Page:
27-Year-Old ‘Doctor Who’ Fan with Terminal Brain Cancer Seeks TARDIS Urn for His Ashes
Like many people with interests slightly outside the mainstream, fans of comics, science fiction, and other nerdly pursuits often dream of finding that special someone who not only returns their love but shares their hobbies and interests. That was the case for Kevin “Wash” Pratt and Tashi King, a young couple who met and married while introducing each other to their passions for things like science fiction, comics, and the works of Joss Whedon.
In a post on her blog, the now 25-year-old Tashi recounts many of the details of their courtship: how the two huge Whedon fans spent their first date watching Serenity together; how he introduced her to steampunk, Watchmen, and Doctor Who; how he understood and respected the way her Asperger Syndrome made her different; how they attended comic conventions where they met many of their idols, and how they finally proposed (mutually) to each other. Within weeks of their wedding, however, Kevin began to display symptoms of what they would later discover was a malignant brain tumor. Kevin was diagnosed gliobastloma multiforme, a particularly aggressive form of brain cancer that kills most patients within a year of diagnosis.
Tashi described their situation in a post on Regretsy where she also reached out for help with a final and unusual request from husband:
My husband is one of the biggest geeks/Browncoat/Sci-Fi lovers I have ever had the privilege to know. He is also 27 years old and dying of a terminal brain cancer. He’s managed hang on for 28 months with a cancer that kills more than 95% within 9-12 months. However, he has been degrading in his condition and was placed on Home Hospice Care in January of this year. I am writing to you to try and fulfill a wish of his; after he passes my husband wants to have a portion of his cremains kept in a TARDIS urn.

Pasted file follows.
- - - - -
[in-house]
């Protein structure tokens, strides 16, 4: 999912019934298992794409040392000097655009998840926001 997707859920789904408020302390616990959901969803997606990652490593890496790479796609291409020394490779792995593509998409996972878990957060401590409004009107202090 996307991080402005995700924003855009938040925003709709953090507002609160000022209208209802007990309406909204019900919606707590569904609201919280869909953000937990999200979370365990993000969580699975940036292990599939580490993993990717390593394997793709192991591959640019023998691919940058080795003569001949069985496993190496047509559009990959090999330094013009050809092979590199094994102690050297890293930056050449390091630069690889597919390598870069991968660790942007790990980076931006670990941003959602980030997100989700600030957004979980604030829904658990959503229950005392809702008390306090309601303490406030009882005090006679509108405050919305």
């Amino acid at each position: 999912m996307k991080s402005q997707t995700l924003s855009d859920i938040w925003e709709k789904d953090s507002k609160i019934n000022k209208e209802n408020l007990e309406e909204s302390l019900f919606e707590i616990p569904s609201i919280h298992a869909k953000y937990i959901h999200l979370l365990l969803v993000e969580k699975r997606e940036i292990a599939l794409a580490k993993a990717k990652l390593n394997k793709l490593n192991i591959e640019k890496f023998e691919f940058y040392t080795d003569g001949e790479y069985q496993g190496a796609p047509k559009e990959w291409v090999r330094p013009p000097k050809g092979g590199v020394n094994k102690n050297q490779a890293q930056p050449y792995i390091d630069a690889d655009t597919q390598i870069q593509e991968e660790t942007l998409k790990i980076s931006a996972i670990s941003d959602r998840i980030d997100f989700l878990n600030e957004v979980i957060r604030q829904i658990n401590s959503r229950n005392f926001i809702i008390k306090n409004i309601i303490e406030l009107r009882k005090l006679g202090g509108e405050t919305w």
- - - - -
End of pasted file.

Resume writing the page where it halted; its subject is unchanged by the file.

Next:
While there is no way of knowing exactly how much more time her husband has, Tashi estimates it at anywhere from three months to a few weeks, and says she hopes to find a way to fulfill his wish as soon as possible. Friends of Tashi and Kevin have also set up a donation site, and are accepting funds for “rent, general expenses, end-of-life care, medical bills, and memorial costs.”
A much longer account of their story that details their struggles with medical bills and health insurance is available at the Phoenix New Times, which also recounts the episode that lead to Kevin’s first hospitalization and diagnosis:
Later that night, the physician on duty summoned Tashi and asked her to sit down. He told her that Kevin had a “mass” on his brain, and that it was around eight centimeters… Kevin could die. It was all happening so quickly. And they were so very young. It was so weird sitting there in the hospital that morning, trying to fill out the requisite stacks of paperwork, trying to comprehend that this was their new reality. “This is my 23rd birthday,” Tashi told herself, stunned. “This is my 23rd birthday.”
Tashi’s blog, where “frak cancer” is a common refrain, also includes a pretty tear-jerking post about her relationship with Kevin, which you can read the warning that unless your heart is made of stone, you may possibly cry.
You are the person I want to touch as I fall asleep every night. You are the person I want to speak my last words to every night, “I love you.” You push me to keep living, every day. Even in the bad times, you are still my best friend. I will take happily every day I am allowed to wake up next to you, my love. For however long we get.
While tragic, stories like this can be valuable reminders not just how incredibly unfair life can be, but also how lucky most of us are to have our health and our loved ones, and how important it is not to take them for granted no matter how young we are or how invincible we feel. Whether or not you are moved or able to help the couple, consider taking a moment today to feel grateful for what you have, hug someone you care about, and remember that nothing is promised to any of us — that “however long we get” in this world or with the people we love might not ultimately be as long as we think it will.